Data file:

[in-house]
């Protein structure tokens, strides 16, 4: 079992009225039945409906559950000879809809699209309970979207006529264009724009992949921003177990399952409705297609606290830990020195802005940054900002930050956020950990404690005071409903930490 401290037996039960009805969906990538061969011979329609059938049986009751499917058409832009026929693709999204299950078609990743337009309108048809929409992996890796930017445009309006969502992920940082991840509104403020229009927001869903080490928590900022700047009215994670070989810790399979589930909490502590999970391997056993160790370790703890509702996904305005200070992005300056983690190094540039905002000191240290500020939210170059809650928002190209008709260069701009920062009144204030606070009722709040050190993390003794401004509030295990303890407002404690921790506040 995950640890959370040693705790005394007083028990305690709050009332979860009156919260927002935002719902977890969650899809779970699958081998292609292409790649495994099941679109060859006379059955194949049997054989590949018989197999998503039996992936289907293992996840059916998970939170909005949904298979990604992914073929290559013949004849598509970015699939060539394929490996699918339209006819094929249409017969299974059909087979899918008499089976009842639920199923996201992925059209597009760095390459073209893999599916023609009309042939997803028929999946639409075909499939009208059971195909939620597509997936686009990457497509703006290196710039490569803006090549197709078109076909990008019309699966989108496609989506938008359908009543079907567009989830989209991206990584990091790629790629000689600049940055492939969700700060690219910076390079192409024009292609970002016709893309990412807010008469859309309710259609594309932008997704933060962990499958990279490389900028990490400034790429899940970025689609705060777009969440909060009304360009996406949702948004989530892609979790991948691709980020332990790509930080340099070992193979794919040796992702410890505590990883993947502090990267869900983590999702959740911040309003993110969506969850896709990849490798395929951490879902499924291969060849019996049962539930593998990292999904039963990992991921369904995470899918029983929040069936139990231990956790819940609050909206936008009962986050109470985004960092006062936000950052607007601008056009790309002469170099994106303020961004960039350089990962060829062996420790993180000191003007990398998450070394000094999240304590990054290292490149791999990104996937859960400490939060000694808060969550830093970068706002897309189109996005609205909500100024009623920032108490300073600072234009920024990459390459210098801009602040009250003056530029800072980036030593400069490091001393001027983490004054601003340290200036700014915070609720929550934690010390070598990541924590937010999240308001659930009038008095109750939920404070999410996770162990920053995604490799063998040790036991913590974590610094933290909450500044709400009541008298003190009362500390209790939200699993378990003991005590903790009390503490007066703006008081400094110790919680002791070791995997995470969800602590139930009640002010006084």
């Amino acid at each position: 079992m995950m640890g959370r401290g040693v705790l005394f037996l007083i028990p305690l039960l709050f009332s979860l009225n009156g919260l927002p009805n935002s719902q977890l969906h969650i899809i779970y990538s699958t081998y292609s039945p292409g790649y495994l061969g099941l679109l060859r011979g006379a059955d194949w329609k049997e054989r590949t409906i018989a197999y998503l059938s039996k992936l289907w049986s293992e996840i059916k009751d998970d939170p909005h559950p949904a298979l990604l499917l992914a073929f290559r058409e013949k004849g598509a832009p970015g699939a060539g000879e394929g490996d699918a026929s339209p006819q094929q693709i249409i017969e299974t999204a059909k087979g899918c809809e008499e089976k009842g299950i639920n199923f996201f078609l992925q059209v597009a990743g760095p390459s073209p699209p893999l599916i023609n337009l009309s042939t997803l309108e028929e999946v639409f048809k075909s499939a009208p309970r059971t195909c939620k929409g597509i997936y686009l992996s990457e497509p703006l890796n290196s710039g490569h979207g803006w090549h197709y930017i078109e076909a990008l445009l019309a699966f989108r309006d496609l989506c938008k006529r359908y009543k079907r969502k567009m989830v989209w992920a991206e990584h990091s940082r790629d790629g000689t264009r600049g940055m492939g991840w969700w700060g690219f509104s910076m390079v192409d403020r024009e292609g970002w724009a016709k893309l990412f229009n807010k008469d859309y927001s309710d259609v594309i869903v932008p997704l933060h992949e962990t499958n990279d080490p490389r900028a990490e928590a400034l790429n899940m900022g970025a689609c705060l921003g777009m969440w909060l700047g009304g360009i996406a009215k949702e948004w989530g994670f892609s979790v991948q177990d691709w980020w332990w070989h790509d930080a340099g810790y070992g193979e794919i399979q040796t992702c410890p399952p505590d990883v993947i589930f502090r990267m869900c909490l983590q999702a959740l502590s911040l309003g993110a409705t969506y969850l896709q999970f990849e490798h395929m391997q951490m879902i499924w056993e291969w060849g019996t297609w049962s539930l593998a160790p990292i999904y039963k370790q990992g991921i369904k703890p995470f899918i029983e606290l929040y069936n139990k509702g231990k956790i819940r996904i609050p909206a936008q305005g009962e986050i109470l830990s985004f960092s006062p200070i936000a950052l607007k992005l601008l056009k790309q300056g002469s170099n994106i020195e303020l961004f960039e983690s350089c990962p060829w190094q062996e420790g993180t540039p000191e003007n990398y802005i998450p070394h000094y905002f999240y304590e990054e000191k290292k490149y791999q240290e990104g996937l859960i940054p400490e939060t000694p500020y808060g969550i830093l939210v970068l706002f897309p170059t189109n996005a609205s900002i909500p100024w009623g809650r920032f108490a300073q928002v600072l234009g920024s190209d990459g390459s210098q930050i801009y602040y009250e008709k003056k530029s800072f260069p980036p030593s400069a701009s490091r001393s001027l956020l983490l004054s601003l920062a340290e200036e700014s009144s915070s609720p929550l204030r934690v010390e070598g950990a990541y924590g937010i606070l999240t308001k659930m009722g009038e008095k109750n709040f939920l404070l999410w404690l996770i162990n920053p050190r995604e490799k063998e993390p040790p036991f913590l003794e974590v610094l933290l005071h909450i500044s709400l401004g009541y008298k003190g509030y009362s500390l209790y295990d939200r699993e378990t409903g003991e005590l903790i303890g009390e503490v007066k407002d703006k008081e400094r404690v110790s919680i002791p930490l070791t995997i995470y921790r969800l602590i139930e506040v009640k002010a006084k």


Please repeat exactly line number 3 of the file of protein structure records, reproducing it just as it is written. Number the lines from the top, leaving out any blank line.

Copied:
């Amino acid at each position: 079992m995950m640890g959370r401290g040693v705790l005394f037996l007083i028990p305690l039960l709050f009332s979860l009225n009156g919260l927002p009805n935002s719902q977890l969906h969650i899809i779970y990538s699958t081998y292609s039945p292409g790649y495994l061969g099941l679109l060859r011979g006379a059955d194949w329609k049997e054989r590949t409906i018989a197999y998503l059938s039996k992936l289907w049986s293992e996840i059916k009751d998970d939170p909005h559950p949904a298979l990604l499917l992914a073929f290559r058409e013949k004849g598509a832009p970015g699939a060539g000879e394929g490996d699918a026929s339209p006819q094929q693709i249409i017969e299974t999204a059909k087979g899918c809809e008499e089976k009842g299950i639920n199923f996201f078609l992925q059209v597009a990743g760095p390459s073209p699209p893999l599916i023609n337009l009309s042939t997803l309108e028929e999946v639409f048809k075909s499939a009208p309970r059971t195909c939620k929409g597509i997936y686009l992996s990457e497509p703006l890796n290196s710039g490569h979207g803006w090549h197709y930017i078109e076909a990008l445009l019309a699966f989108r309006d496609l989506c938008k006529r359908y009543k079907r969502k567009m989830v989209w992920a991206e990584h990091s940082r790629d790629g000689t264009r600049g940055m492939g991840w969700w700060g690219f509104s910076m390079v192409d403020r024009e292609g970002w724009a016709k893309l990412f229009n807010k008469d859309y927001s309710d259609v594309i869903v932008p997704l933060h992949e962990t499958n990279d080490p490389r900028a990490e928590a400034l790429n899940m900022g970025a689609c705060l921003g777009m969440w909060l700047g009304g360009i996406a009215k949702e948004w989530g994670f892609s979790v991948q177990d691709w980020w332990w070989h790509d930080a340099g810790y070992g193979e794919i399979q040796t992702c410890p399952p505590d990883v993947i589930f502090r990267m869900c909490l983590q999702a959740l502590s911040l309003g993110a409705t969506y969850l896709q999970f990849e490798h395929m391997q951490m879902i499924w056993e291969w060849g019996t297609w049962s539930l593998a160790p990292i999904y039963k370790q990992g991921i369904k703890p995470f899918i029983e606290l929040y069936n139990k509702g231990k956790i819940r996904i609050p909206a936008q305005g009962e986050i109470l830990s985004f960092s006062p200070i936000a950052l607007k992005l601008l056009k790309q300056g002469s170099n994106i020195e303020l961004f960039e983690s350089c990962p060829w190094q062996e420790g993180t540039p000191e003007n990398y802005i998450p070394h000094y905002f999240y304590e990054e000191k290292k490149y791999q240290e990104g996937l859960i940054p400490e939060t000694p500020y808060g969550i830093l939210v970068l706002f897309p170059t189109n996005a609205s900002i909500p100024w009623g809650r920032f108490a300073q928002v600072l234009g920024s190209d990459g390459s210098q930050i801009y602040y009250e008709k003056k530029s800072f260069p980036p030593s400069a701009s490091r001393s001027l956020l983490l004054s601003l920062a340290e200036e700014s009144s915070s609720p929550l204030r934690v010390e070598g950990a990541y924590g937010i606070l999240t308001k659930m009722g009038e008095k109750n709040f939920l404070l999410w404690l996770i162990n920053p050190r995604e490799k063998e993390p040790p036991f913590l003794e974590v610094l933290l005071h909450i500044s709400l401004g009541y008298k003190g509030y009362s500390l209790y295990d939200r699993e378990t409903g003991e005590l903790i303890g009390e503490v007066k407002d703006k008081e400094r404690v110790s919680i002791p930490l070791t995997i995470y921790r969800l602590i139930e506040v009640k002010a006084k």